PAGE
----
Real Blow Up: Fashion, Fame and Photography in the '60s - 10
August, BBC TWO
think the Sixties is a time associated with photography more because
the photographers themselves became iconic, and became cultural
figures in their own right.
"I think prior to that, photographers had been the people,
as it were, very much behind the cameras," says David Puttnam.
The Real Blow-Up tells the story of the photographers who
cemented the image of swinging London and who, through their pictures,
irreversibly altered the face of fashion and pop.
the first hand accounts of the models and photographers themselves,
The Real Blow-Up examines the breaking down of barriers, the '60s
cultural melting pot and the explosion of opportunity and creativity
for those fortunate enough to be part of the scene.
everyone could be a celebrity - both behind and in front of the
musicians, models, actors and even gangsters mingled together in
clubs and restaurants - a world captured by the decade's newest
stars - the photographers.
The late 1950s was the elegant world of Cecil Beaton and Anthony
Armstrong-Jones where the models were ex-debutantes.
was the first photographer to break barriers in photography - his
pictures were cheeky and refreshing, a reflection of the fact he
did not take fashion too seriously.
work was to pave the way for the new decade when young Londoners
stormed the pages of Vogue, and new models Jean Shrimpton, Paulene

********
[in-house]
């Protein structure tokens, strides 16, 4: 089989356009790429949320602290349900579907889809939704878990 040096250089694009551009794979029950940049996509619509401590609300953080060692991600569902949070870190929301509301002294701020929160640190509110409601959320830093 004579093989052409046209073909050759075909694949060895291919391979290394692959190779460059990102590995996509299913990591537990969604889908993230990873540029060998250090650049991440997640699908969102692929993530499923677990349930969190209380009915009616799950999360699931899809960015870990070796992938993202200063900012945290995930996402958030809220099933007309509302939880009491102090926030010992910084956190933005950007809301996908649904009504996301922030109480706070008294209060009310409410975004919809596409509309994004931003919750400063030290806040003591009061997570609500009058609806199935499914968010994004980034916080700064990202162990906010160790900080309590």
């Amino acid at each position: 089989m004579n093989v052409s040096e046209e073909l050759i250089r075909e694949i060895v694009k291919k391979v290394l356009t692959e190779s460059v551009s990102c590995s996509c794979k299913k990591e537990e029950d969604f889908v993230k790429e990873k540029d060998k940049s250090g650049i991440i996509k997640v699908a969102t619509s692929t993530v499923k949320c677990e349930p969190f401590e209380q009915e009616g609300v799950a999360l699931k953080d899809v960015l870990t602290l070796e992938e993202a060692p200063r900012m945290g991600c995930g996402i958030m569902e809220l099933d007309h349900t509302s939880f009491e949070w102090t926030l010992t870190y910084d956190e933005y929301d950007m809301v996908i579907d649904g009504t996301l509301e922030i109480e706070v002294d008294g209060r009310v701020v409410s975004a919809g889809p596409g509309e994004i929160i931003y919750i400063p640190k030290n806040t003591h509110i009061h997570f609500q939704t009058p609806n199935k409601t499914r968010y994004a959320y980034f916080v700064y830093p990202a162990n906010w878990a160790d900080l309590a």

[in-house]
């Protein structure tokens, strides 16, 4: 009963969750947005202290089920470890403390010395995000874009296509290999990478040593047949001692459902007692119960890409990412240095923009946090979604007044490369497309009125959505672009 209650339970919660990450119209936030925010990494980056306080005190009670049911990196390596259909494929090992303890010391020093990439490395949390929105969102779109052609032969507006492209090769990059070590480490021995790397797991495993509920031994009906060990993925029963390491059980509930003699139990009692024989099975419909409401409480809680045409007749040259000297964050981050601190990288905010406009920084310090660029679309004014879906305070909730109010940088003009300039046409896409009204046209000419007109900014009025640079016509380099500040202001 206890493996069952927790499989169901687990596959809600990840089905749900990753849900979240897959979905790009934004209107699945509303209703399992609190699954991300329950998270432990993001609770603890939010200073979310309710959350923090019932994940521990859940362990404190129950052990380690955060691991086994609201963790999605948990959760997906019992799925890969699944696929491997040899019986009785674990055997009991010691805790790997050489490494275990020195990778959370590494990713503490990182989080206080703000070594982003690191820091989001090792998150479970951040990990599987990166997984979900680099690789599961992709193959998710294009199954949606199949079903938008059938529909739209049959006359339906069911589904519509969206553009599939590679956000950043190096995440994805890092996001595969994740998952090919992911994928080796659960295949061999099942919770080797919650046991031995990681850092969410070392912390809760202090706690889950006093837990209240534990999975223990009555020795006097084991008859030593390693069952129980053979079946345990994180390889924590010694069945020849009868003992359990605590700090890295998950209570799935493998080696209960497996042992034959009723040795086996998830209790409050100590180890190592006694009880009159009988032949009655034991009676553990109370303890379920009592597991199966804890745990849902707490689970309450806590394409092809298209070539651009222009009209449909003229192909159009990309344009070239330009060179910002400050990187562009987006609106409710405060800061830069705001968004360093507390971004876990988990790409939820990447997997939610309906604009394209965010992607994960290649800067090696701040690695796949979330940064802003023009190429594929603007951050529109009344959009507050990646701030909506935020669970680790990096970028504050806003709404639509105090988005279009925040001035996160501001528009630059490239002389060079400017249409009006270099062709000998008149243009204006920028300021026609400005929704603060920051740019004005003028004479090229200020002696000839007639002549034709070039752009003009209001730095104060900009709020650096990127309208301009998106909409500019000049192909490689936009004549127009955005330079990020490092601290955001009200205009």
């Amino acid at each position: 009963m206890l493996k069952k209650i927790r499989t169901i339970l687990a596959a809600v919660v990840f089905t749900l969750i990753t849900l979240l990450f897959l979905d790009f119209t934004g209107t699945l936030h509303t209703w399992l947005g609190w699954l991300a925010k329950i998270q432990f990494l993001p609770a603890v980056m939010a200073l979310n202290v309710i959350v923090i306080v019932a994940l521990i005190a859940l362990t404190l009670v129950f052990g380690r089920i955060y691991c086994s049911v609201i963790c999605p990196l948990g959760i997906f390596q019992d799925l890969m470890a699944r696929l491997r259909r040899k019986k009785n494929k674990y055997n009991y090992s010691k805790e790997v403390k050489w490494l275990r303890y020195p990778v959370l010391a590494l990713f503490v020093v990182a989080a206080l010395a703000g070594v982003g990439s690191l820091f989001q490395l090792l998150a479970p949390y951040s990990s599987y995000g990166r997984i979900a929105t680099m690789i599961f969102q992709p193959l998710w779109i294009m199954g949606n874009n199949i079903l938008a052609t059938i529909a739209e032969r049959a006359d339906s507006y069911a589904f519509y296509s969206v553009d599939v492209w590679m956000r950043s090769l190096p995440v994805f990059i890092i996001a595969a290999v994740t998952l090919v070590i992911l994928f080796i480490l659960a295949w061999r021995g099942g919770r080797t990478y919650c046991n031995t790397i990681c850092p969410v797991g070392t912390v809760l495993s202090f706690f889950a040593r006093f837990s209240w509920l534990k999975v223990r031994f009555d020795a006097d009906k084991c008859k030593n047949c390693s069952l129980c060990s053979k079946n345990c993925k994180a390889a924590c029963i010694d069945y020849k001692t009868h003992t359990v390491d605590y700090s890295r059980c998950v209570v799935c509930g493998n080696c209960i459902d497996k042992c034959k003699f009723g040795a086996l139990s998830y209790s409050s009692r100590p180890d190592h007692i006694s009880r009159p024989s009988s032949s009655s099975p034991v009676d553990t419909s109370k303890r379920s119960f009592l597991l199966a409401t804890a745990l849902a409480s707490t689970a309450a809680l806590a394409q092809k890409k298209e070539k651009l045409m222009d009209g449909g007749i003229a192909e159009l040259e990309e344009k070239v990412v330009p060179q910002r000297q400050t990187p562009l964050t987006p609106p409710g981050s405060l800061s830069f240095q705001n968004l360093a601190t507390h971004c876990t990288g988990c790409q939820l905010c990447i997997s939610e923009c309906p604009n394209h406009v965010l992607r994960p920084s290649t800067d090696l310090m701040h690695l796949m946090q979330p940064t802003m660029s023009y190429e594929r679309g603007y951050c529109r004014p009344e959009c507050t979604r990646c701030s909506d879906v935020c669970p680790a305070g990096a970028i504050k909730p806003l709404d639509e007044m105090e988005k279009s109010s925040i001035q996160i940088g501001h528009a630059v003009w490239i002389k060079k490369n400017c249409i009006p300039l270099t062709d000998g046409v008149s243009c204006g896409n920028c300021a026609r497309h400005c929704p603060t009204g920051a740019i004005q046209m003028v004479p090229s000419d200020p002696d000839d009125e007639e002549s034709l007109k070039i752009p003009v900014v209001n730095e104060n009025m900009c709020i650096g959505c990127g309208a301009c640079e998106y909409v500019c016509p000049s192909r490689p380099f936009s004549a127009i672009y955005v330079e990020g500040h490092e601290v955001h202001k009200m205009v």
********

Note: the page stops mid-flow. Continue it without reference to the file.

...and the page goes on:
Stone, Jill Kennington and Celia Hammond replaced the elegant ex-Debs.
David Bailey says of the image that brought him to prominence -
a 1960 shot of Paulene Stone that ran in the Daily Express: "I
remember Donovan phoning me up and saying, 'Bailey, What have you
done?', and I thought, what's wrong? 'Do you realise this picture's
a breakthrough?' Now
you see it and think it's a girl with a squirrel."
went to Vogue, and photography was never to be the same again.
Mary Quant observes: "No fashion picture had ever been taken
like that before. It was just a great slap of excitement. It was
"When I showed the collections, I knew that I wanted the girls
to move like Bailey photographs, to jump and to be alive."
photography was no longer about clothes, it was about selling a
The Real Blow Up explores the astonishing changes in photography
- from the sculptural and polite forms of the '50s to the wild shapes,
locations and attitudes of the '60s.
Social change was documented through the fashion pages, and '50s
couture gave way to mini skirts and trouser suits, which in turn
gave way to kaftans and kimonos.
new style of photography led to working partnerships between models
and photographers - Celia Hammond and Donovan, Bailey and Jean Shrimpton,
and Paulene Stone and Duffy.
relationships paved the way for a greater intimacy in the images.
Later in the decade, a Barry Lategan photograph appeared in the
Daily Express of a young skinny model - the Twiggy phenomenon was
"What happened to me was a new thing
I don't know why
it happened to me. I just happened to have the look for the time,"
only in the fashion world were changes taking place, in the closely